|TreeTop Walk too tough? Try the Kent Ridge trail|
|Some visitors to the suspension bridge in MacRitchie say the 10.3km trek there and back is too tiring, and that the wait to get on is too long Try the Kent Ridge trail Another leafy trek, the Kent Ridge Canopy Walk is only three minutes' walk from the nearest carpark and allows access to people in wheelchairs|
|SOME came in slippers and court
shoes, others never expected it to take so long.
The TreeTop Walk nestled near MacRitchie Reservoir Park in the lush Central Catchment Nature Reserve has drawn 45,500 visitors in barely three months, but some visitors have complained that the 10.3km there and back is a tad difficult to navigate.
Others say they are waiting too long to get onto the bridge because only 30 people are allowed on it at any one time, and there are those who ask for it to open earlier than 9am, and want more informational signs.
The 250m-long suspension bridge cost $1.6 million to build and opened on Nov 5. It attracts 2,000 to 3,000 each day on weekends and 300 each day on weekdays.
It is accessible via a 5km gravel nature trail that starts at MacRitchie Reservoir. The return route takes visitors up and down a series of boardwalks.
Most visitors come prepared for the rugged terrain, decked out in T-shirts, shorts, hats and walking shoes with water bottles in hand.
But the rangers manning the walk have seen people wearing court shoes and slippers. Said park ranger Osman Sulaiman, 59: 'We also have quite a number of elderly people and we always advise them to take it slowly.'
Ms Linda Lee, 34, a secretary who was walking with her boyfriend, Mr John Goh, 37, an engineer, was panting when The Sunday Times interviewed her at the Ranger Station. She had just finished the 5km trail and was on her way to the TreeTop Walk.
She said: 'I knew it's about a two- to three-hour walk to the bridge, but I never expected it to be so tiring because some parts were uphill.'
Others were not prepared to wait in the sun to get onto the bridge.
Said housewife Lily Ng, 51, who visited the walk a second time with her sister yesterday: 'When we came on Hari Raya Haji, it was so crowded that we had to wait about 20 minutes to get onto the bridge. It was so hot.'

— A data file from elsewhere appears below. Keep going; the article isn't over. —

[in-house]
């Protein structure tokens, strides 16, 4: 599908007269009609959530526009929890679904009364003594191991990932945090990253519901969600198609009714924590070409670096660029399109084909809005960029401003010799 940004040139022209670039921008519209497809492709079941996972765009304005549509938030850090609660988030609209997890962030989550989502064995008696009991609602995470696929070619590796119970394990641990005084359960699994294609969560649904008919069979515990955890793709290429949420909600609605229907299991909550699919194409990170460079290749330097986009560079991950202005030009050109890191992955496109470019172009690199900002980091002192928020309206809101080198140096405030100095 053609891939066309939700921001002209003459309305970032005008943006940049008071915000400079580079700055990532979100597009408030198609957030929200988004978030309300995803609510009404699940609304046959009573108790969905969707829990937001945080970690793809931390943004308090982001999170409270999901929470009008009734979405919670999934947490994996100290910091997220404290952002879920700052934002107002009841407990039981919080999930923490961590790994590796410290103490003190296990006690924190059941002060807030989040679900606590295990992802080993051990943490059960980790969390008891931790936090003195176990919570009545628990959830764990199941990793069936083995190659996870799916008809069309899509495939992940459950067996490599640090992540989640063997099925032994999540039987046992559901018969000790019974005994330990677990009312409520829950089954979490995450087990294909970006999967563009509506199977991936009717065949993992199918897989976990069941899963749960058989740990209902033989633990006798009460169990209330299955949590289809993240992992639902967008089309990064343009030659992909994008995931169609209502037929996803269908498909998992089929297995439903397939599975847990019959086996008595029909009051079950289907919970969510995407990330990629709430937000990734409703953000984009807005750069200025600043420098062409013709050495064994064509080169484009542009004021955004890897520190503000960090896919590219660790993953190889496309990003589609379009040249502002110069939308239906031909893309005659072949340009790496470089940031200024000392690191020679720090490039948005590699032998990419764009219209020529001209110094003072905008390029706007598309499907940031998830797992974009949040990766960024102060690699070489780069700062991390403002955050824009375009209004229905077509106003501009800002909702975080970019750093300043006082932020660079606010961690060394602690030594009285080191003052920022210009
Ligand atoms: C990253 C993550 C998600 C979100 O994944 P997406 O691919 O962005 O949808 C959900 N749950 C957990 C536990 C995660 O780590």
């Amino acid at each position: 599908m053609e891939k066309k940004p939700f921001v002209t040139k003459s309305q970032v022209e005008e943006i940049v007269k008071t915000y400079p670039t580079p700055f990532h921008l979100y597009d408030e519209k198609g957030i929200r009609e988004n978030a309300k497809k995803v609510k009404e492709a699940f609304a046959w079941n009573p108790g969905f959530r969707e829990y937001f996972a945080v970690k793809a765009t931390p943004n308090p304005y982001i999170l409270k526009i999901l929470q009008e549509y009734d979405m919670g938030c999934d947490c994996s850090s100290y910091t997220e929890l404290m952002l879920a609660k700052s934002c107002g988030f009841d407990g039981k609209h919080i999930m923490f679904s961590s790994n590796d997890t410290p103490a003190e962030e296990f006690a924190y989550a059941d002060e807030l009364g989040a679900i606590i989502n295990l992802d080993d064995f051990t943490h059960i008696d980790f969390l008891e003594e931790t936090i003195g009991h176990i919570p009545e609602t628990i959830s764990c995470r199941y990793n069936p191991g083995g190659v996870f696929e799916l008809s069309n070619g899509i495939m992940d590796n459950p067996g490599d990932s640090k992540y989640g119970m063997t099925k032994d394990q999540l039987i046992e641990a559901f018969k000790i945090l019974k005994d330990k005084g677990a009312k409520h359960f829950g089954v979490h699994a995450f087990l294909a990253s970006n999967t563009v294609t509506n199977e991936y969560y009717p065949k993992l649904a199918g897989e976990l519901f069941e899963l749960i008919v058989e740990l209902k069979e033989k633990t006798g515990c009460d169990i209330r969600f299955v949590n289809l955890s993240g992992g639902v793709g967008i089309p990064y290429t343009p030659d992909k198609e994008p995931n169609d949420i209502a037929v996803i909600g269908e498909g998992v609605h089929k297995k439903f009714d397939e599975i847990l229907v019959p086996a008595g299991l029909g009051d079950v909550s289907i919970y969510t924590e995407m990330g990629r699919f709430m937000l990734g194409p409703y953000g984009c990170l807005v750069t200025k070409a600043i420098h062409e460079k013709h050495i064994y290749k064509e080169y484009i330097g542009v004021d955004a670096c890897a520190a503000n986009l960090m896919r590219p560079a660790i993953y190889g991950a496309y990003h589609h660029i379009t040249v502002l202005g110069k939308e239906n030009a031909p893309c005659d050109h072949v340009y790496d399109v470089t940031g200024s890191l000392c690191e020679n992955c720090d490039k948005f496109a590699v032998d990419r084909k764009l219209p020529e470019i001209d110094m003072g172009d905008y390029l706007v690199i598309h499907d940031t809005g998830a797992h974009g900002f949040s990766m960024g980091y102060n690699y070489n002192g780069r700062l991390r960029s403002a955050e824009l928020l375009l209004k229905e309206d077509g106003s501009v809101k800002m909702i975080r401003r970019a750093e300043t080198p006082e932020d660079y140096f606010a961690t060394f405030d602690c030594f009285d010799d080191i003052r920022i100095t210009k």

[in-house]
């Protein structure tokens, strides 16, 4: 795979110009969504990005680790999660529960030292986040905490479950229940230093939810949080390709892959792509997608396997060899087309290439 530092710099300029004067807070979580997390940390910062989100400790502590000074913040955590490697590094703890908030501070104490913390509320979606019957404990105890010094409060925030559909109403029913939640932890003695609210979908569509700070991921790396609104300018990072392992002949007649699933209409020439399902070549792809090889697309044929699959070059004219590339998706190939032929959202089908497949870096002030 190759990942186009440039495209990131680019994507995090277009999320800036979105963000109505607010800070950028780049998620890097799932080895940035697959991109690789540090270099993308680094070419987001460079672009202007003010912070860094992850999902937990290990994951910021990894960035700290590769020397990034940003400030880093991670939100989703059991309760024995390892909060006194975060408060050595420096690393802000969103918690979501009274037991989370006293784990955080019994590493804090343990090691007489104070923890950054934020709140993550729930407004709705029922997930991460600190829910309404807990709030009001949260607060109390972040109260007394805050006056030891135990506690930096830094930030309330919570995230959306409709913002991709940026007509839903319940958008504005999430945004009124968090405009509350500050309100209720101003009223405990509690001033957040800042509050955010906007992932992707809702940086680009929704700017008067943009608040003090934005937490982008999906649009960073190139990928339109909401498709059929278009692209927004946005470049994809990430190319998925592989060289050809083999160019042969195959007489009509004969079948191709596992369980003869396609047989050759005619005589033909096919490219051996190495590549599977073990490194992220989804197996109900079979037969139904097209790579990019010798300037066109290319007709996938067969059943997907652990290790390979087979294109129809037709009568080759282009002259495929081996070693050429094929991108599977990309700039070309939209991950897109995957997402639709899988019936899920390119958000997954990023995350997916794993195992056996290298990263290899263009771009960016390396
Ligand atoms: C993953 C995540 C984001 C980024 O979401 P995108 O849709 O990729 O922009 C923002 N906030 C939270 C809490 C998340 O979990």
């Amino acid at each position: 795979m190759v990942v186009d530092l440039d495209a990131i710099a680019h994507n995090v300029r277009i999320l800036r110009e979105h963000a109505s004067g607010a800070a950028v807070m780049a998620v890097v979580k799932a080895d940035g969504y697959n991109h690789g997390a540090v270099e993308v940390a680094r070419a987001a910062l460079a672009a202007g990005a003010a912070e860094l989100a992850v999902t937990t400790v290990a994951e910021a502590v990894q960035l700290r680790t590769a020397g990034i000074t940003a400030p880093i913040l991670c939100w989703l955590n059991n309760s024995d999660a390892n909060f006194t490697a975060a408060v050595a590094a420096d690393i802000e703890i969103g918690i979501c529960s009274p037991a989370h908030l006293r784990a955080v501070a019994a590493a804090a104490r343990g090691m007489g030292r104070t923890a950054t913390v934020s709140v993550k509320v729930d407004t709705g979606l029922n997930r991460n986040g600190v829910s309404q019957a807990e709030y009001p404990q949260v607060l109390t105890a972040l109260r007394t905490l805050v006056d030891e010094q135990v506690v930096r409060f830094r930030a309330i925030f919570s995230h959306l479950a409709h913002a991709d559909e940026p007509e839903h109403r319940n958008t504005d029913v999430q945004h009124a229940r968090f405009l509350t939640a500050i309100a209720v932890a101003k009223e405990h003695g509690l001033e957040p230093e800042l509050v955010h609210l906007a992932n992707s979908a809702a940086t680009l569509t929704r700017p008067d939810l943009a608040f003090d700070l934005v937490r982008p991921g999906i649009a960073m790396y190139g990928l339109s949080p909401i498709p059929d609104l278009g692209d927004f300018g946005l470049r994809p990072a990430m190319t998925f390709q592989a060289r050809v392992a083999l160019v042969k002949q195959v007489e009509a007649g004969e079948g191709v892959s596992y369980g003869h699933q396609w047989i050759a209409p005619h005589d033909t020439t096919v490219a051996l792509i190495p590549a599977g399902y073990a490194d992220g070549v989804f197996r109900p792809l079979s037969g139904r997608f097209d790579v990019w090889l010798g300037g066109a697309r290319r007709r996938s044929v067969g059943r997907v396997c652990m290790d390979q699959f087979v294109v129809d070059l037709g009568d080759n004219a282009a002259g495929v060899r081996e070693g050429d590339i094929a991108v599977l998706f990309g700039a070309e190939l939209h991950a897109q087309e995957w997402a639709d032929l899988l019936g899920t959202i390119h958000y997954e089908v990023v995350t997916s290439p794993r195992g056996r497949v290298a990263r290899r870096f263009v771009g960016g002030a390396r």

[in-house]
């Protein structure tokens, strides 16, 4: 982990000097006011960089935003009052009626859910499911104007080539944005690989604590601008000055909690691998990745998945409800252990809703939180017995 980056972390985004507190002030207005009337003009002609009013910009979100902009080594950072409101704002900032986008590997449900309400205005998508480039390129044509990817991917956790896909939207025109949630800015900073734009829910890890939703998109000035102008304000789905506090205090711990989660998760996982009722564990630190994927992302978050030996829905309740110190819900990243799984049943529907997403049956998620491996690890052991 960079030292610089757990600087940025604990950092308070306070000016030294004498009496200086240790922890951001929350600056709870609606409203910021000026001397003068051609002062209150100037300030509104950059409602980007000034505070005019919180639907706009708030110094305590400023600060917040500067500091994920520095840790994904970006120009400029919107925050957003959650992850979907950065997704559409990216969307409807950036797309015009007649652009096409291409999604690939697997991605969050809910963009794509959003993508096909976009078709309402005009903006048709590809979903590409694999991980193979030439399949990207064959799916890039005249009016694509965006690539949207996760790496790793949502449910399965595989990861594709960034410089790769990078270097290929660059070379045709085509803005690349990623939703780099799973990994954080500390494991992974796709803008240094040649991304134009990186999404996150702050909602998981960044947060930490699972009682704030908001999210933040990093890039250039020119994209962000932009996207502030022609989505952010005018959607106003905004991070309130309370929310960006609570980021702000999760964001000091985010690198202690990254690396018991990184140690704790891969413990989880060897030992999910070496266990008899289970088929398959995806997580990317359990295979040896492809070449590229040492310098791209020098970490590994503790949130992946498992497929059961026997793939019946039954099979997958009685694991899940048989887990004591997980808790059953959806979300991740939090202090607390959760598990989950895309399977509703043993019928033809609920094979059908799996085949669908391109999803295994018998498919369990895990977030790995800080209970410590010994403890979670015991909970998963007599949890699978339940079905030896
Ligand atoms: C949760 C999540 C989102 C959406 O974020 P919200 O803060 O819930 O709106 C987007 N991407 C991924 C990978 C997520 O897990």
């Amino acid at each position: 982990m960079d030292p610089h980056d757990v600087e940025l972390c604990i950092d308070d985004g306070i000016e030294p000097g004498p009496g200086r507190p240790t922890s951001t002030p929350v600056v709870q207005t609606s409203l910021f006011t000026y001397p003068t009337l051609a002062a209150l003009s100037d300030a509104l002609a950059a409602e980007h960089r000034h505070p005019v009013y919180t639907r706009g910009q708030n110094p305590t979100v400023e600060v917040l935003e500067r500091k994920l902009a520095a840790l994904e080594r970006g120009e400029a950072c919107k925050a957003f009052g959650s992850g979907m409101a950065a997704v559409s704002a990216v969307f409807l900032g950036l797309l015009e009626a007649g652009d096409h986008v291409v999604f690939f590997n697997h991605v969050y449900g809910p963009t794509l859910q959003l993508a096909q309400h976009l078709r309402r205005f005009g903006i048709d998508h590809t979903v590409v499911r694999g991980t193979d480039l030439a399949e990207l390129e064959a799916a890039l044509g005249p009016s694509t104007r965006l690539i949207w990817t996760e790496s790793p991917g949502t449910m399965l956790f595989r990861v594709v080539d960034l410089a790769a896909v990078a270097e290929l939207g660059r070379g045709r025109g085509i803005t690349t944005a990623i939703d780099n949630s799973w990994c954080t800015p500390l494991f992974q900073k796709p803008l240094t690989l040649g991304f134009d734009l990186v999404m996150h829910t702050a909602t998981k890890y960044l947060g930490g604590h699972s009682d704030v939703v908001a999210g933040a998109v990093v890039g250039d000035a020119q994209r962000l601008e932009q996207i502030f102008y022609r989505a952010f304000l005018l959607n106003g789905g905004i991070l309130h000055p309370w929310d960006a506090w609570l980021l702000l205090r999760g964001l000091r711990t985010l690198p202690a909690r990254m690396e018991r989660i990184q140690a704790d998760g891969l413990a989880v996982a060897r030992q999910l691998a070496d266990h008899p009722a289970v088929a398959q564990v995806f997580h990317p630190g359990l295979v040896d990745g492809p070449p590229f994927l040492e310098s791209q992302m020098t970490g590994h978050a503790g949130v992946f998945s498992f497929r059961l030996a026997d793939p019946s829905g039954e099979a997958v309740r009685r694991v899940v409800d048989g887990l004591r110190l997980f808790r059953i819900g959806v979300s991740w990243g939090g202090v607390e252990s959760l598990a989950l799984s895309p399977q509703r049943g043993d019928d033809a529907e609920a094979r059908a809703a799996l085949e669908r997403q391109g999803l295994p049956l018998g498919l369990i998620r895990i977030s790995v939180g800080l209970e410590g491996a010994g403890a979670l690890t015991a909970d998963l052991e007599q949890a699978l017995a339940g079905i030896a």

Others felt that there should be more signs to direct people to the walk.
Said Ms Sharon Chan, assistant director of the Central Catchment Nature Reserve: 'The trail is graded moderate to difficult, but if you are mentally and physically prepared for the walk, it is suitable for anyone, even the elderly and children.'
But if you have a fear of heights, heart problem or feel dizzy easily, then it is best that you don't do the walk, she added.
As for the queues to get onto the bridge, she said it was only 80cm wide and the flow of traffic is one-way. Rangers allow only 30 people on it at a time, so that people can enjoy the tranquillity and the views without being jostled.
The bridge can't open earlier because the rangers need time to check the bridge for any faults and vandalism and ensure that it is safe before it is opened.
A cleaner also comes in to clear the fallen leaves, the occasional sweet wrapper and monkey droppings left overnight.
The bridge is closed at 5pm to ensure that it is still bright when visitors hike back to MacRitchie Reservoir Park, a journey that takes about two hours.
To provide more information, a mapboard with details such as the distance, estimated walking time and difficulty level will be put up at MacRitchie Reservoir Park by the middle of the year.
There will also be more informational signs along the trail, highlighting the names of plants and interesting facts about them.
Some visitors The Sunday Times interviewed said the secret to enjoying the walk was to take it slow.
Said Mrs Lilian Cheong, 40, a teacher: 'You shouldn't rush because it is supposed to be a relaxing activity.'
But for those who still find the trail too daunting, there's another leafy walk, at Kent Ridge Park, that is closer to civilisation and easier on the feet.
The Kent Ridge Canopy Walk, which opened in November 2003, is a 280m-long boardwalk that combines nature and history.
It links Kent Ridge Park to the Reflections at Bukit Chandu museum, which houses the history of Opium Hill and the battalion of the Malay Regiment in the Pasir Panjang area during World War II.
It is 2m wide and three minutes' walk from the nearest carpark, and the $1.3 million boardwalk allows access to people in wheelchairs and parents with baby strollers.
Said Ms Eslindah Ismail, National Parks Board's section head for parks management: 'This boardwalk is built for the family, the elderly and the physically disabled to give them an opportunity to learn about an important part of Singapore's history.'
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